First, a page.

That's right, I'm back to rambling here. Going to try to make this more regular (again). A few things are in the works that will hopefully be regular and good.
For now, though, I want to talk about one of the current hot-button topics for superhero comics: marriage.
It's been brought to the forefront of discussion a few times, but this time it's come up because of the DC comic Batwoman. I'm not going to recount everything, so here's what's important for the purposes of this post: The creative team on Batwoman announced they were leaving the book due to creative differences with editorial. One of their specific reasons cited was DC stating that Batwoman and her fiance, Maggie Sawyer, would not be allowed to be married...ever. This turned into a "DC won't allow gay marriage!" as headlines everywhere and the truth turned out to be "DC does not want their characters to be married." This extended to the point of stating that, essentially, NONE of the major characters in the DC Universe are married since their reboot a few years ago.
This isn't the first case of marriages in superhero comics having trouble and being dealt with in somewhat strange ways. A prime example is Marvel's breaking up of Peter Parker and Mary Jane via a deal with the devil a few years ago. Not to mention the various other cases of marriages ending in strange and/or horrible ways throughout the years.
Okay. So. Why?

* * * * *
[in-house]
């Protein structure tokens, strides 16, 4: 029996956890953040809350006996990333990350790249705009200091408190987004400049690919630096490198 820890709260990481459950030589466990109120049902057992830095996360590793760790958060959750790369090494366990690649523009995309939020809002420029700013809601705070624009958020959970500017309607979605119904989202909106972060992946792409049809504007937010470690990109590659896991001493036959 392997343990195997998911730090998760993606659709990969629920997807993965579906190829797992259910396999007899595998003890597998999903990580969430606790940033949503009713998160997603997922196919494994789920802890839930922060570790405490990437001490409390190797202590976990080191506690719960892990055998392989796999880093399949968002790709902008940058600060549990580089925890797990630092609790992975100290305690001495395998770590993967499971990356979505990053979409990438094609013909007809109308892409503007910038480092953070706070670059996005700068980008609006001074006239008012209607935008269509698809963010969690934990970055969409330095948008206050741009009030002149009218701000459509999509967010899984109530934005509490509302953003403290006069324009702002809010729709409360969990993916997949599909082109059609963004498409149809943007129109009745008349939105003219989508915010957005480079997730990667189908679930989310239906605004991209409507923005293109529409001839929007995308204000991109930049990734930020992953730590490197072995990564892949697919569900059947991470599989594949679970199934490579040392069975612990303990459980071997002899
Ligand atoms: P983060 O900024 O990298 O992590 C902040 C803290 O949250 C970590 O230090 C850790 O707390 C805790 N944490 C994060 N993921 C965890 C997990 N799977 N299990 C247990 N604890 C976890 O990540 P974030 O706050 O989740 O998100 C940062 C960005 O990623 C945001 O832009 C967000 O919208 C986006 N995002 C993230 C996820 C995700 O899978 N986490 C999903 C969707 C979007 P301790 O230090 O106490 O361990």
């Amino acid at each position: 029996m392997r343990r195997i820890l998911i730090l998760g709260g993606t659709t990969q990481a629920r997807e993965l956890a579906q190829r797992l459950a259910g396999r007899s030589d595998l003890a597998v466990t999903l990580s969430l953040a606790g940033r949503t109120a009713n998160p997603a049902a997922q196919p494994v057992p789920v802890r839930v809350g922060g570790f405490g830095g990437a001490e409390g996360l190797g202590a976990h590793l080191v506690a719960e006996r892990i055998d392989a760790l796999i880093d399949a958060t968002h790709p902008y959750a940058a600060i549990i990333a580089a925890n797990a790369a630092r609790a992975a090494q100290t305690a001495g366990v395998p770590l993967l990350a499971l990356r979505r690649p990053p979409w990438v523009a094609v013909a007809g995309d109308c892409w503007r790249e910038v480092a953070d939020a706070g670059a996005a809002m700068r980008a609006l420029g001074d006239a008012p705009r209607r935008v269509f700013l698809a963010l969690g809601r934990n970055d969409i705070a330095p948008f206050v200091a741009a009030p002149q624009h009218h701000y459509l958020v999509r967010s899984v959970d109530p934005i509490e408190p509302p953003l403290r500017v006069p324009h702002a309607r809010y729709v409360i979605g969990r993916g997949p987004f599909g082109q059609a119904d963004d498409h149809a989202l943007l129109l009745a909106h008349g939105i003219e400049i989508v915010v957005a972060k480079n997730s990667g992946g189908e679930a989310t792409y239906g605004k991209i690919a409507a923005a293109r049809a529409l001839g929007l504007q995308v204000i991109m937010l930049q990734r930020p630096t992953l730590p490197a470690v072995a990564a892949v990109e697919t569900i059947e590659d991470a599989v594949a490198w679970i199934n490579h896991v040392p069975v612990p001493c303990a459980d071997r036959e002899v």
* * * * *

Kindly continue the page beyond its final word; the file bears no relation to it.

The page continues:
A common stated reason from companies in breaking up marriages is that characters being married ages them more than they'd like. Peter Parker being married to Mary Jane Watson took Spider-Man from being the younger loser to, in some eyes at least, a middle-aged guy living a more normal life. Marriage also tends to lead to the idea of children, and heroes having kids is another thing entirely. There's at least some truth to that perception, especially when you want to get more kids reading comics and are having trouble pulling that off for various reasons that would require at least ten more blog posts all on its own.
Another reason given is that marriage limits storytelling. Marriage is seen as stability, when it comes to most superhero stories. There is a sense of marriage tying down a character and limiting what future creative teams can do. Now, this isn't a completely wrong thought. Generally, a main character that's married won't be able to juggle multiple dates and saving a city while trying to keep a normal job, and that kind of thing is a staple of superhero comics.
A very accurate statement about superhero comics is that they are constantly second act stories. Essentially, this just means that your origin and basis for the character are well and done with and the nature of these corporate characters is that they won't actually have direct endings, so you never get a true resolution for them. Instead, smaller story arcs will get endings of varying levels, but always with a forward momentum to the next adventure.
I'll keep using Spider-Man as an example here. Peter Parker is a character driven by guilt. Uncle Ben is killed by a burglar that Peter let go, reasoning it wasn't his job to catch criminals. Afterwards, guilt drives him to actual superheroing and there's the Spider-Man we all know. Probably worth adding in guilt over the death of his girlfriend Gwen Stacy, as well, but the key point is that Peter Parker's key trait as a character is struggling with his failures. So there's your second act. But the moment he gets over this guilt, by finding a way to deal with or just through the passing of time, the story ends. That's it. Your act three for this story is Peter coming to terms with all of this, and the nature of superhero comics demands that this NEVER HAPPENS.